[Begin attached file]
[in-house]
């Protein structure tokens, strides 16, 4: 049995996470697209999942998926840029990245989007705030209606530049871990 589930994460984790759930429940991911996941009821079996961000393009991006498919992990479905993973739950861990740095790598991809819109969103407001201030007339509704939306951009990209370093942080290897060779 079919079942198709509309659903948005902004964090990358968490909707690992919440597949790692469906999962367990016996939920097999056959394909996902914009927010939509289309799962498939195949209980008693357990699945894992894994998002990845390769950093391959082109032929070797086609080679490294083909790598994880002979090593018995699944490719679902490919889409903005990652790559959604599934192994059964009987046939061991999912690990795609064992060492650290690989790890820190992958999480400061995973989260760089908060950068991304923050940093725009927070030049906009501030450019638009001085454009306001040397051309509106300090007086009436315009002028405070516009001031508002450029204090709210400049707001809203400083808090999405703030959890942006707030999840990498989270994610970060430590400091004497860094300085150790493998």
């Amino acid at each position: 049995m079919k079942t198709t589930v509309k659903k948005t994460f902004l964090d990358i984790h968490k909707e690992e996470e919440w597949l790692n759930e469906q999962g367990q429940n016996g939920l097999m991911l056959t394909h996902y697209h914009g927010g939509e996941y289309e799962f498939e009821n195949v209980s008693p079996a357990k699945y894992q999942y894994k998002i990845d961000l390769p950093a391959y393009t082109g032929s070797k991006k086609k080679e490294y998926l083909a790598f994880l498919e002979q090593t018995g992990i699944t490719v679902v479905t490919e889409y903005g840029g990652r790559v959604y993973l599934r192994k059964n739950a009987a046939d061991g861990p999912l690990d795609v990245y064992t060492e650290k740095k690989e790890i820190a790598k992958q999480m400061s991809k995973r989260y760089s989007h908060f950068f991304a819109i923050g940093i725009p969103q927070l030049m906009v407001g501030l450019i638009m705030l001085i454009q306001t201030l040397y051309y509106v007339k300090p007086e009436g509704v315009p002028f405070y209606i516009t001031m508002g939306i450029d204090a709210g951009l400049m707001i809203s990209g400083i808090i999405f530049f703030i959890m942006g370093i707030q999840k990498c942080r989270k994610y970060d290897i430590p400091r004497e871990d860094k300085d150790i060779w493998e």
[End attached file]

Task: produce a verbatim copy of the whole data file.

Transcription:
[in-house]
């Protein structure tokens, strides 16, 4: 049995996470697209999942998926840029990245989007705030209606530049871990 589930994460984790759930429940991911996941009821079996961000393009991006498919992990479905993973739950861990740095790598991809819109969103407001201030007339509704939306951009990209370093942080290897060779 079919079942198709509309659903948005902004964090990358968490909707690992919440597949790692469906999962367990016996939920097999056959394909996902914009927010939509289309799962498939195949209980008693357990699945894992894994998002990845390769950093391959082109032929070797086609080679490294083909790598994880002979090593018995699944490719679902490919889409903005990652790559959604599934192994059964009987046939061991999912690990795609064992060492650290690989790890820190992958999480400061995973989260760089908060950068991304923050940093725009927070030049906009501030450019638009001085454009306001040397051309509106300090007086009436315009002028405070516009001031508002450029204090709210400049707001809203400083808090999405703030959890942006707030999840990498989270994610970060430590400091004497860094300085150790493998």
């Amino acid at each position: 049995m079919k079942t198709t589930v509309k659903k948005t994460f902004l964090d990358i984790h968490k909707e690992e996470e919440w597949l790692n759930e469906q999962g367990q429940n016996g939920l097999m991911l056959t394909h996902y697209h914009g927010g939509e996941y289309e799962f498939e009821n195949v209980s008693p079996a357990k699945y894992q999942y894994k998002i990845d961000l390769p950093a391959y393009t082109g032929s070797k991006k086609k080679e490294y998926l083909a790598f994880l498919e002979q090593t018995g992990i699944t490719v679902v479905t490919e889409y903005g840029g990652r790559v959604y993973l599934r192994k059964n739950a009987a046939d061991g861990p999912l690990d795609v990245y064992t060492e650290k740095k690989e790890i820190a790598k992958q999480m400061s991809k995973r989260y760089s989007h908060f950068f991304a819109i923050g940093i725009p969103q927070l030049m906009v407001g501030l450019i638009m705030l001085i454009q306001t201030l040397y051309y509106v007339k300090p007086e009436g509704v315009p002028f405070y209606i516009t001031m508002g939306i450029d204090a709210g951009l400049m707001i809203s990209g400083i808090i999405f530049f703030i959890m942006g370093i707030q999840k990498c942080r989270k994610y970060d290897i430590p400091r004497e871990d860094k300085d150790i060779w493998e």